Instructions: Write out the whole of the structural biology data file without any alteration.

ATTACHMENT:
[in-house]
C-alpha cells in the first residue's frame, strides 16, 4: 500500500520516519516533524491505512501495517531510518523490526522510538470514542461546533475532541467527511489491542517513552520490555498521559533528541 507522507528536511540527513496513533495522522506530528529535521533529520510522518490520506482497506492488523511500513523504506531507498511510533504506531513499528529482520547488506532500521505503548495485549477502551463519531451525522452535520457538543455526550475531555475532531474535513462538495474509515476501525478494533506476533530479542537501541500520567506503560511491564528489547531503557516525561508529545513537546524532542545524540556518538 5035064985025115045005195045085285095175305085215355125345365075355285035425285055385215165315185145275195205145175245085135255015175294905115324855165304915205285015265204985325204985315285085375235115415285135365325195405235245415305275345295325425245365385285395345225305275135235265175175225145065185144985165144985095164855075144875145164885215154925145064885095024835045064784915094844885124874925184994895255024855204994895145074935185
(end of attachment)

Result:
[in-house]
C-alpha cells in the first residue's frame, strides 16, 4: 500500500520516519516533524491505512501495517531510518523490526522510538470514542461546533475532541467527511489491542517513552520490555498521559533528541 507522507528536511540527513496513533495522522506530528529535521533529520510522518490520506482497506492488523511500513523504506531507498511510533504506531513499528529482520547488506532500521505503548495485549477502551463519531451525522452535520457538543455526550475531555475532531474535513462538495474509515476501525478494533506476533530479542537501541500520567506503560511491564528489547531503557516525561508529545513537546524532542545524540556518538 5035064985025115045005195045085285095175305085215355125345365075355285035425285055385215165315185145275195205145175245085135255015175294905115324855165304915205285015265204985325204985315285085375235115415285135365325195405235245415305275345295325425245365385285395345225305275135235265175175225145065185144985165144985095164855075144875145164885215154925145064885095024835045064784915094844885124874925184994895255024855204994895145074935185